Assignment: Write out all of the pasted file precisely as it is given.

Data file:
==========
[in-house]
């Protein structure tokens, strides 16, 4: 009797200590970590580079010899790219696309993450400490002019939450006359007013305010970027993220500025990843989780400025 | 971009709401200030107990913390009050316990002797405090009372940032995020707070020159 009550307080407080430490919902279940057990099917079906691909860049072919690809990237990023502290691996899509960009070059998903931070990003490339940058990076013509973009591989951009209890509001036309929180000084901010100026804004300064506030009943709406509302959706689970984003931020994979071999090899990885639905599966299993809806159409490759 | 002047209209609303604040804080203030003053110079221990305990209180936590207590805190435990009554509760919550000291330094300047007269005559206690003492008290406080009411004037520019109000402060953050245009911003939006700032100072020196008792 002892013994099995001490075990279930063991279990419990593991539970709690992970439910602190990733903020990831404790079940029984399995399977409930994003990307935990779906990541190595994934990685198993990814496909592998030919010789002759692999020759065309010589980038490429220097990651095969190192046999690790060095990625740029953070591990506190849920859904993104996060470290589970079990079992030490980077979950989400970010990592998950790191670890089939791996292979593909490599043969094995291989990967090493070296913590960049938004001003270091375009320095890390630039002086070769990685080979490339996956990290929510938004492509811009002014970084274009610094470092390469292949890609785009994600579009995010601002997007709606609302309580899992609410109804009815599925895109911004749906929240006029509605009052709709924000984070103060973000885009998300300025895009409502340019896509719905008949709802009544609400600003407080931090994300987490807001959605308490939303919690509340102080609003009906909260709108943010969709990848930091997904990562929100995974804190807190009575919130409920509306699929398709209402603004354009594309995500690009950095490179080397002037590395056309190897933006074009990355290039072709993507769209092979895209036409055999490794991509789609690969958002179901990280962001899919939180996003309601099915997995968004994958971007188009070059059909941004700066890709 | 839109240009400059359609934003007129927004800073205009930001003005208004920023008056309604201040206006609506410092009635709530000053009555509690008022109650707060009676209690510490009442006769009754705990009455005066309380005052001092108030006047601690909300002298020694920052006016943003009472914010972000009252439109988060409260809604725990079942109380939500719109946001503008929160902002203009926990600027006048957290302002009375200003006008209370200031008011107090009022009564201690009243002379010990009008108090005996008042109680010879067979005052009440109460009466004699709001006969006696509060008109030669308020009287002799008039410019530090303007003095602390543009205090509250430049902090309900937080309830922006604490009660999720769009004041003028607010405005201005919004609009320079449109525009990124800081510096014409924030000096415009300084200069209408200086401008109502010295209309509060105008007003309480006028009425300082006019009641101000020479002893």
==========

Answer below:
[in-house]
């Protein structure tokens, strides 16, 4: 009797200590970590580079010899790219696309993450400490002019939450006359007013305010970027993220500025990843989780400025 | 971009709401200030107990913390009050316990002797405090009372940032995020707070020159 009550307080407080430490919902279940057990099917079906691909860049072919690809990237990023502290691996899509960009070059998903931070990003490339940058990076013509973009591989951009209890509001036309929180000084901010100026804004300064506030009943709406509302959706689970984003931020994979071999090899990885639905599966299993809806159409490759 | 002047209209609303604040804080203030003053110079221990305990209180936590207590805190435990009554509760919550000291330094300047007269005559206690003492008290406080009411004037520019109000402060953050245009911003939006700032100072020196008792 002892013994099995001490075990279930063991279990419990593991539970709690992970439910602190990733903020990831404790079940029984399995399977409930994003990307935990779906990541190595994934990685198993990814496909592998030919010789002759692999020759065309010589980038490429220097990651095969190192046999690790060095990625740029953070591990506190849920859904993104996060470290589970079990079992030490980077979950989400970010990592998950790191670890089939791996292979593909490599043969094995291989990967090493070296913590960049938004001003270091375009320095890390630039002086070769990685080979490339996956990290929510938004492509811009002014970084274009610094470092390469292949890609785009994600579009995010601002997007709606609302309580899992609410109804009815599925895109911004749906929240006029509605009052709709924000984070103060973000885009998300300025895009409502340019896509719905008949709802009544609400600003407080931090994300987490807001959605308490939303919690509340102080609003009906909260709108943010969709990848930091997904990562929100995974804190807190009575919130409920509306699929398709209402603004354009594309995500690009950095490179080397002037590395056309190897933006074009990355290039072709993507769209092979895209036409055999490794991509789609690969958002179901990280962001899919939180996003309601099915997995968004994958971007188009070059059909941004700066890709 | 839109240009400059359609934003007129927004800073205009930001003005208004920023008056309604201040206006609506410092009635709530000053009555509690008022109650707060009676209690510490009442006769009754705990009455005066309380005052001092108030006047601690909300002298020694920052006016943003009472914010972000009252439109988060409260809604725990079942109380939500719109946001503008929160902002203009926990600027006048957290302002009375200003006008209370200031008011107090009022009564201690009243002379010990009008108090005996008042109680010879067979005052009440109460009466004699709001006969006696509060008109030669308020009287002799008039410019530090303007003095602390543009205090509250430049902090309900937080309830922006604490009660999720769009004041003028607010405005201005919004609009320079449109525009990124800081510096014409924030000096415009300084200069209408200086401008109502010295209309509060105008007003309480006028009425300082006019009641101000020479002893």